[Python-Dev] Death to string functions!
Mon, 18 Dec 2000 15:37:13 -0500
> If you're saying that we should give users ample time for the
> transition, I'm with you.
Then we're with each other, for suitably large values of "ample" <wink>.
> If you're saying that you think the string module is too prominent to
> ever start deprecating its use, I'm afraid we have a problem.
We may. Time will tell. It needs a conversion tool, else I think it's
> I'd also like to note that using the string module's wrappers incurs
> the overhead of a Python function call -- using string methods is
> Finally, I like the look of fields[i].strip().lower() much better than
> that of string.lower(string.strip(fields[i])) -- an actual example
> from mimetools.py.
I happen to like string methods better myself; I don't think that's at issue
(except that loads of people apparently don't like "join" as a string
method -- idiots <wink>).
The issue to me is purely breaking old code someday -- "string" is in very
heavy use, and unlike as when deprecating regex in favor of re (either pre
or especially sre), string methods aren't orders of magnitude better than
the old way; and also unlike regex-vs-re it's not the case that the string
module has become unmaintainable (to the contrary, string.py has become
trivial). IOW, this one would be unprecedented fiddling.
> Note that I believe Java makes a useful distinction that PEP 5 misses:
> it defines both deprecated features and obsolete features.
> *Deprecated* features are simply features for which a better
> alternative exists. *Obsolete* features are features that are only
> being kept around for backwards compatibility. Deprecated features
> may also be (and usually are) *obsolescent*, meaning they will become
> obsolete in the future.
I agree it would be useful to define these terms, although those particular
definitions appear to be missing the most important point from the user's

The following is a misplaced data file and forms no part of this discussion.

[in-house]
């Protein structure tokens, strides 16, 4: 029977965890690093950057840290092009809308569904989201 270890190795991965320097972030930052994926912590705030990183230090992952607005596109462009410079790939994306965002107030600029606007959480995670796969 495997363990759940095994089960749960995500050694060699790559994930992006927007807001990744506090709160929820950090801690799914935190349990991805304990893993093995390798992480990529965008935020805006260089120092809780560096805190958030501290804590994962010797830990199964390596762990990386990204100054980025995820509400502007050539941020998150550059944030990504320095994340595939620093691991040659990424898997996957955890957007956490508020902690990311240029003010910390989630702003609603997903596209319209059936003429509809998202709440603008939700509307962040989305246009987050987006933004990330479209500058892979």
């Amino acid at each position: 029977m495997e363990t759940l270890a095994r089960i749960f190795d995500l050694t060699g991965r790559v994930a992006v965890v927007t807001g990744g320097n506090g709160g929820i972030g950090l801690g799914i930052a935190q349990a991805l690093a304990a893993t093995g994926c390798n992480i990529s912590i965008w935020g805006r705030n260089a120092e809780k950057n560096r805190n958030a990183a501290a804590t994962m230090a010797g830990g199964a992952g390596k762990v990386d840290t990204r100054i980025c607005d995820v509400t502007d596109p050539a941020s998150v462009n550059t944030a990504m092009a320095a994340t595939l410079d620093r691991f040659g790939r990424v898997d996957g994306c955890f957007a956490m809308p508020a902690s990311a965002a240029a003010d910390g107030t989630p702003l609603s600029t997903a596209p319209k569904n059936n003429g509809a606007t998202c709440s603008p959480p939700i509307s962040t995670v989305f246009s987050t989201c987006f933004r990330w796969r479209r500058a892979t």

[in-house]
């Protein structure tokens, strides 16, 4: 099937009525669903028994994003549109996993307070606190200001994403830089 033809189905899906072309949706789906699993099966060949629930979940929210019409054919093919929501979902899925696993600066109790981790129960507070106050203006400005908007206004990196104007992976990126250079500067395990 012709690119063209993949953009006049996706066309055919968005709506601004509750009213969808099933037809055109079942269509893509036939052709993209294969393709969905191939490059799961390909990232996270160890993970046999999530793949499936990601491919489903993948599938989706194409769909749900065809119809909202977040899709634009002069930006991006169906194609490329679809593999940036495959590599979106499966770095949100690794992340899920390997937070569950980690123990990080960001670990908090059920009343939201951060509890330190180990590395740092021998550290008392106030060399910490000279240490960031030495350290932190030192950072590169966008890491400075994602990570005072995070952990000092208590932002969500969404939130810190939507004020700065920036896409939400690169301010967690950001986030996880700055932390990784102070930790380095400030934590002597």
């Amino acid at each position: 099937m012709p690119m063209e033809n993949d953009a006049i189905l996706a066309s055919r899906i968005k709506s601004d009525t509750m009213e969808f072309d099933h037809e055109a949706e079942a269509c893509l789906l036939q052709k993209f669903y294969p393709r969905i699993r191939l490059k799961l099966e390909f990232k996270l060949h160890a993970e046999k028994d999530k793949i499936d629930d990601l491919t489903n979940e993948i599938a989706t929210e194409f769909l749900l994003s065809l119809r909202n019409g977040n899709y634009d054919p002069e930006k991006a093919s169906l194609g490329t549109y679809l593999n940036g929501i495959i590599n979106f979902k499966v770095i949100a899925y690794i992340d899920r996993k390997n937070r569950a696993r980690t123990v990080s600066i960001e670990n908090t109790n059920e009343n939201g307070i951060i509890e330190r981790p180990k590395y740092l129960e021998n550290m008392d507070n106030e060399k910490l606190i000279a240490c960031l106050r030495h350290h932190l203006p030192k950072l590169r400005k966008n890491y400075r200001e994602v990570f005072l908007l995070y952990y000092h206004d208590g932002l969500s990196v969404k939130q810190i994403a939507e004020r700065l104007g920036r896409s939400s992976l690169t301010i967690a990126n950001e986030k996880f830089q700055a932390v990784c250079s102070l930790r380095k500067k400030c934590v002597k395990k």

POV (not a one says "going away someday"). A Google search on "java
obsolete obsolescent deprecated" doesn't turn up anything useful, so I doubt
the usages you have in mind come from Java (it has "deprecated", but doesn't
appear to have any well-defined meaning for the others).
In keeping with the religious nature of the battle-- and religion offers
precise terms for degrees of damnation! --I suggest:
struggling -- a supported feature; the initial state of
all features; may transition to Anathematized
anathematized -- this feature is now cursed, but is supported;
may transition to Condemned or Struggling; intimacy with
Anathematized features is perilous
condemned -- a feature scheduled for crucifixion; may transition
to Crucified, Anathematized (this transition is called "a pardon"),
or Struggling (this transition is called "a miracle"); intimacy
with Condemned features is suicidal
crucified -- a feature that is no longer supported; may transition
resurrected -- a once-Crucified feature that is again supported;
may transition to Condemned, Anathematized or Struggling;
although since Resurrection is a state of grace, there may be
no point in human time at which a feature is identifiably
Resurrected (i.e., it may *appear*, to the unenlightened, that
a feature moved directly from Crucified to Anathematized or
Struggling or Condemned -- although saying so out loud is heresy).